Reifen China 2010 Exhibitors Examine Post ITC Options
The third Reifen China exhibition, held in Shanghai between 11 and 13 November 2009, hosted 6,693 visitors (1,333 international visitors) during the show’s three days. These were welcomed to the show by exhibitors mainly from the world's largest production market. In addition to the wide variety of Chinese and international tyre manufacturers and traders at the show, the 2009 event featured an increased number of retreading equipment and consumables companies (such as tyre valve suppliers) over previous years.
It is worth pointing out that the above figures include visitors to the RubberTech China Show, which runs in parallel with the main Reifen China event. And in addition to the show proper, Reifen China organisers (Messe Essen, who also produce the market leading Essen Reifen Messe every two years) also laid on a collection of seminars discussing key industry topics.
The ITC tyre import tax discussion was particularly timely. This centred on a speech given by Chinese Ministry of Finance and Commerce (known as Mofcom) representative Wang Xin. In it he said tyre companies along with industry associations should seek a review of the 35 per cent import tariff brought in September (see separate articles for more on this).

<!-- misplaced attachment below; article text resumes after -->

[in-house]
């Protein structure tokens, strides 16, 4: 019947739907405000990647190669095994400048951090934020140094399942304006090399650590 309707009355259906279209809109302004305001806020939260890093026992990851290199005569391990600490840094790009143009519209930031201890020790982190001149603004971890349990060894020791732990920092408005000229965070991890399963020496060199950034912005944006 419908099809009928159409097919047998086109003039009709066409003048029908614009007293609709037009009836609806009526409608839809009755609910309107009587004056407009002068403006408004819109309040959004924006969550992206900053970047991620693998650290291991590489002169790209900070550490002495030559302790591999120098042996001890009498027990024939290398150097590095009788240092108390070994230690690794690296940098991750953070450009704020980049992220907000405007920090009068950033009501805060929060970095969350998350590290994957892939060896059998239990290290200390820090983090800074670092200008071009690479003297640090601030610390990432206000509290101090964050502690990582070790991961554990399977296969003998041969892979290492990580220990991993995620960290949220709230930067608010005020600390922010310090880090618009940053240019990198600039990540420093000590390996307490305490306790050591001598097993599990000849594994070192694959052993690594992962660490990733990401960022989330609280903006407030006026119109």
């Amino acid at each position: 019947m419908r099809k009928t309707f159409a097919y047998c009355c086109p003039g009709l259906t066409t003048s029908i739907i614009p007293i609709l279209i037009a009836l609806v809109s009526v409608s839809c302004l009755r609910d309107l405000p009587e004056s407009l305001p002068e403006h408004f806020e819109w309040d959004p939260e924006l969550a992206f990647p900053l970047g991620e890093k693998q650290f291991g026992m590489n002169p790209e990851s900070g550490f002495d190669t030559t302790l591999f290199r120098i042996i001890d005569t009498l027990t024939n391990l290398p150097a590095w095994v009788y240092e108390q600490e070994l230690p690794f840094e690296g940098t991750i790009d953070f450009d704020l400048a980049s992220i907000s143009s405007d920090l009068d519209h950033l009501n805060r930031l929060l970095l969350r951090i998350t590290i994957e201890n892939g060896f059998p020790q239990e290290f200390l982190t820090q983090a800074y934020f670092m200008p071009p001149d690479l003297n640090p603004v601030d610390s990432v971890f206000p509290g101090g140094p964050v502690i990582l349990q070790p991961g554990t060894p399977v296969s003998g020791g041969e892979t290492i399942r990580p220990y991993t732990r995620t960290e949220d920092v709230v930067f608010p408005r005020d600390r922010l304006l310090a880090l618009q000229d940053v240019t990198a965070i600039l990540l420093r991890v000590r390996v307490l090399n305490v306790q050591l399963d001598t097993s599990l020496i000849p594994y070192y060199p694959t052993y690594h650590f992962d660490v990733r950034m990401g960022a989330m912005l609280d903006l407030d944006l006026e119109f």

Following discussions with the myriad Chinese-tyremakers in attendance there are a few additional observations worth mentioning. The leading tyremakers are obviously working hard to comply with current and future European legislative requirements, however a surprising number are not ready for tyre labelling (regulation 316) which will be implemented in 2012. More shocking still, some manufacturers – including one newbuild Chinese petro-chemical based tyremaker – hadn’t even heard of s-marking. Companies like this may be looking to build large factories, but they are ill-prepared for highly regulated markets such as Europe.
Which brings me nicely onto the next point. Despite all the suggestions that Europe will become destination one for all the tyres Chinese tyremakers can’t sell in the US, this isn’t necessarily the case. True there have been some examples of large tyre factories phoning wholesalers and offering “rock-bottom prices,” but a surprising number of the companies listed the Middle East and African markets as the first choice for developing new volume tyre sales in light of the ITC ruling. Could this be exactly because of the regulatory hurdles some companies still need to leap? Time will tell.
However, it is important not to tar every Chinese tyre maker with the same brush. While large tyre makers which had previously been at Reifen China were not present in 2009 (Pirelli and Giti to name but two), leading manufacturers that did invest in the Shanghai event included: Double Coin Holdings Ltd., HangZhou ZhongCe Rubber Co. Ltd; Shandong Linglong Rubber Co.; and Beijing Capital Tire Co., Ltd. Cooper Tire and Rubber Asia Pacific (representing the company’s Cooper Chengshan joint venture) was arguably the most prominent.